The decreased growth rate of Zcchc11-deficient mice is complementary to the increased growth rate observed in Lin28a-overexpressing transgenic mice [22]. Knockdown of Lin28 and Zcchc11 in cell lines results in similar phenotypes, and these proteins physically interact [6], [7], [8]. These similarities support the concept that Zcchc11 and Lin28 are involved in overlapping pathways in vivo. However, the suggestion that Zcchc11-Lin28 interactions may be essential for embryonic stem cell maintenance [6], [7], [8] is not supported by our observation that Zcchc11 deficiency does not impact growth or survival during embryogenesis. Like Zcchc11, Lin28 proteins are particularly expressed in the tissues of young mice [23]. It will be of great interest to learn whether mice with deficiencies in Lin28a, Lin28b or both have phenotypes involving perinatal lethality and decreased growth, as observed with the Zcchc11-deficient mice.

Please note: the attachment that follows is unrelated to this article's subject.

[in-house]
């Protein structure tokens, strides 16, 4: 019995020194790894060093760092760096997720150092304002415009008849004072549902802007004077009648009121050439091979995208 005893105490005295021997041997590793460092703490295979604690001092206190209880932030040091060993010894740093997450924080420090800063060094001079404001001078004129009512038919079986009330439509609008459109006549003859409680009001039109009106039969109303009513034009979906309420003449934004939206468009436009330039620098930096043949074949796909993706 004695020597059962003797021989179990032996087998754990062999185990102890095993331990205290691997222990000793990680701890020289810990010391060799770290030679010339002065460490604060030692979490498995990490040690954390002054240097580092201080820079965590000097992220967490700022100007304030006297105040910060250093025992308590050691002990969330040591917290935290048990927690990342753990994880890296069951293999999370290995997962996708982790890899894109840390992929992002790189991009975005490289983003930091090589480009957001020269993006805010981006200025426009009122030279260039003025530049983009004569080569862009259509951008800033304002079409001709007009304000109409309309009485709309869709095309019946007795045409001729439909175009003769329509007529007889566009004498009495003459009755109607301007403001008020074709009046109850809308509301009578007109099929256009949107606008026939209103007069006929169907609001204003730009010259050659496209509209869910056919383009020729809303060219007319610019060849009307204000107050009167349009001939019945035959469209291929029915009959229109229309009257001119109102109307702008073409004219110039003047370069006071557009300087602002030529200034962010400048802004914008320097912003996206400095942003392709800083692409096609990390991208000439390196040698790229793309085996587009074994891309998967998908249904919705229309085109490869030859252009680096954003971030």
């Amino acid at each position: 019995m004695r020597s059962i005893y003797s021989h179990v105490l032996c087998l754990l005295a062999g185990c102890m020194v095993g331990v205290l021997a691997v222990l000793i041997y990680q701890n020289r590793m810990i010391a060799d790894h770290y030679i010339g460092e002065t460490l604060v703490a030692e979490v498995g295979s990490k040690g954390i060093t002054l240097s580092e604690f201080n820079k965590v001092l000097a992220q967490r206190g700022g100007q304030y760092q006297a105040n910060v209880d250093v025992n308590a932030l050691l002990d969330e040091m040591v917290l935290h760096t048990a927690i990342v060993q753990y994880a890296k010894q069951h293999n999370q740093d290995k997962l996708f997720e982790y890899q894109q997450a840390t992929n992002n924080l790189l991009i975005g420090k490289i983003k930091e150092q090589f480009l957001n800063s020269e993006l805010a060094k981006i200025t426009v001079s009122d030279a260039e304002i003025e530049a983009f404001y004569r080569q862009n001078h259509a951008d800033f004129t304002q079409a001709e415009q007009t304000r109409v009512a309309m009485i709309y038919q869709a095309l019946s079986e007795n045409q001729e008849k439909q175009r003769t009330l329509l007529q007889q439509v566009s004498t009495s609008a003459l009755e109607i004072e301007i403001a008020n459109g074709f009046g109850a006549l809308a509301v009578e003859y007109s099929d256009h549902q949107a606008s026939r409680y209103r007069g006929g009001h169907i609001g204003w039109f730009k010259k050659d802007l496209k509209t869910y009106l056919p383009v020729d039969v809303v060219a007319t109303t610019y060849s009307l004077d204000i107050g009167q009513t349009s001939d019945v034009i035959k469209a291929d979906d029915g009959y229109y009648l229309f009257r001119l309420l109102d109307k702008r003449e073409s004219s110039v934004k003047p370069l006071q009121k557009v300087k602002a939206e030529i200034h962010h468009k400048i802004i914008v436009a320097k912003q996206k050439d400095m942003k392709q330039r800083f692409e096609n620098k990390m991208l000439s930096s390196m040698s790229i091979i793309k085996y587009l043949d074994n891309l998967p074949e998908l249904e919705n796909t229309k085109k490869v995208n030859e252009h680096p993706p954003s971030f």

Untemplated uridines and adenines on mature miRNAs are consistent findings in deep sequencing analyses [5], [24], but the mechanisms and significance of such terminal additions have been difficult to discern. Previous in vitro studies had suggested that Zcchc11 is one of several enzymes capable of end-modifying mature miRNAs and that miRNA sequence variety might regulate transcript expression [3], [12]. The only other mouse model of PAP mutation, mice deficient in PAPD4/GLD-2, has no reported growth or survival phenotype [4], [25]. Along with our data that other PAPs were expressed in the neonatal livers of the Zcchc11-deficient mice, these findings conclusively demonstrate that the different PAPs have unique and non-overlapping roles in vivo. Unlike GLD-2, Zcchc11 is critical for thriving through the neonatal period, likely due in part to its ability to enhance hepatic IGF-1 expression.